Susan was diagnosed in early 2000 with Stage 3 breast cancer. That diagnosis began a journey that has changed the course of both her and my life, and in very dramatic and different ways.
What started out as a “just check it out, it is probably nothing” suggestion by Susan’s internist who felt “something funny” during her routine annual exam, became over the course of six months a diagnosis of Stage 3, “triple negative” (they didn’t use the term then) breast cancer.
On May 2, 2000, Susan underwent a radical double mastectomy. Cancer was found in 7 of her lymph nodes, and during her very first examination by her oncologist, a post-mastectomy lump was discovered on her chest. It wasn’t supposed to be there.
It is hard to describe the darkness of that time, at least for me. The lights-went-out. Having lost my mother to breast cancer and Susan her mother as well to the disease, it was clear to me how this was going to end.
Of course, 19 years later, I have been proved wrong ----so far.
The impact on our lives has been enormous. On one hand, Susan is a model of stoic determination to do everything in her power to survive and thrive. From the day of diagnosis until today Susan’s focus is on maintaining a stable, joyful existence. She is awesome.
Me? Well for me my entire life has been transformed. Something happened that I still do not fully understand nor can I adequately describe, though I now know I am not alone. Survivorship, I have learned is not only a journey for the person with the cancer, it is also for all of those who exist in the circle of love for the cancer survivor.
The story of facing the loss of someone I love has become a journey of discovery and meaning. It has manifested itself in a written document, a play called The Actual Dance. With the help of acting coaches, improv classes and a talented “dramaturg”, I wrote a play and have been performing it now for six years. It has become my life purpose.
The Actual Dance tells the story of the love-partner in the cancer journey, from diagnosis through the survivorship process. The difference between Susan and me is that she will claim – and has in often dramatic fashion:
“Sam, I don’t have cancer anymore.” -- Perhaps that might be the survivor’s Gold Medal.
Me, well for me, I listen. You see my experience during her cancer was to figure out how I was going to be able to hold Susan as she took her last breath. How was I going to be able to interact with her as she transitioned from this life.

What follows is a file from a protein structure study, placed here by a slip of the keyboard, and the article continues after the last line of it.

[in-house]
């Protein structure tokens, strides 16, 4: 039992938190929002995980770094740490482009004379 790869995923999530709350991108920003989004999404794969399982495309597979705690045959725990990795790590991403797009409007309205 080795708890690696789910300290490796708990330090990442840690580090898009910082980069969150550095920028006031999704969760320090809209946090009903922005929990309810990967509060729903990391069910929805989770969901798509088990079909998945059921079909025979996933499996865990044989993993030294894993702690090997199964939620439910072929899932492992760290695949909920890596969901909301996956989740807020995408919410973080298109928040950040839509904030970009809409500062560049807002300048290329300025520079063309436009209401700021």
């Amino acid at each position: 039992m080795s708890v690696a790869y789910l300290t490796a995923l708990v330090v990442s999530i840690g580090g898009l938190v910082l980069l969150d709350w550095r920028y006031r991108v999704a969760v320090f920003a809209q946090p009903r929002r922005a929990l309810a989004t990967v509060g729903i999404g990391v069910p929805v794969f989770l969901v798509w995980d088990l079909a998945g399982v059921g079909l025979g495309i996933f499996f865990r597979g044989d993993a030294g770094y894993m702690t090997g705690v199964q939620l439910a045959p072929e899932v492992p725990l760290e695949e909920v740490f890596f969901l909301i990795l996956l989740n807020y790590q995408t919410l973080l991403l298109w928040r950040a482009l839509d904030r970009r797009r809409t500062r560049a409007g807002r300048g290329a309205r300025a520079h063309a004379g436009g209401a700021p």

I learned what love really means. I have come to believe that two people can in fact become “soul mates” – meaning that our souls, our life-forces, our breath are intermingled, as I say in the play, “Each, and equal half of the other.”
My life since then has become, in part, one of listening. The metaphor of The Actual Dance – the ritual of holding the one you love as they take their last breath – is real to me and I think many of the love-partners of people who have or have had cancer.
To us, Survivorship means listening, another metaphor for waiting, listening for the sounds of an orchestra that plays whatever song we – Susan and I—will want to hear as we hold each other and move onto an ethereal ballroom dance floor, dance, swaying in each other’s arms, until she disappears turns into a white wisp of cloud that simply disappears.
Even today, I wait, and I listen for the orchestra that appears only when it is needed.
As the surviving love-partner I listen: “Is that them (the orchestra) playing? Are they back? Is the cancer back? Even today, 19 plus years later I listen, I listen with my heart where my love sits for the every so slight change in the balance of the Universe that will indicate that new and different orchestra has been called to form.”
The Actual Dance has been touring the Untied States for six years. It has recently been adapted to be performed by Chuk Obasi reflecting the journey through the eyes of an African American actor. The Actual Dance with Chuk Obasi will premiere in Washington, DC as part of the DC Black Theater and Arts Festival on June 23rd and 24th. Information is below. Tickets can be purchased by clicking here: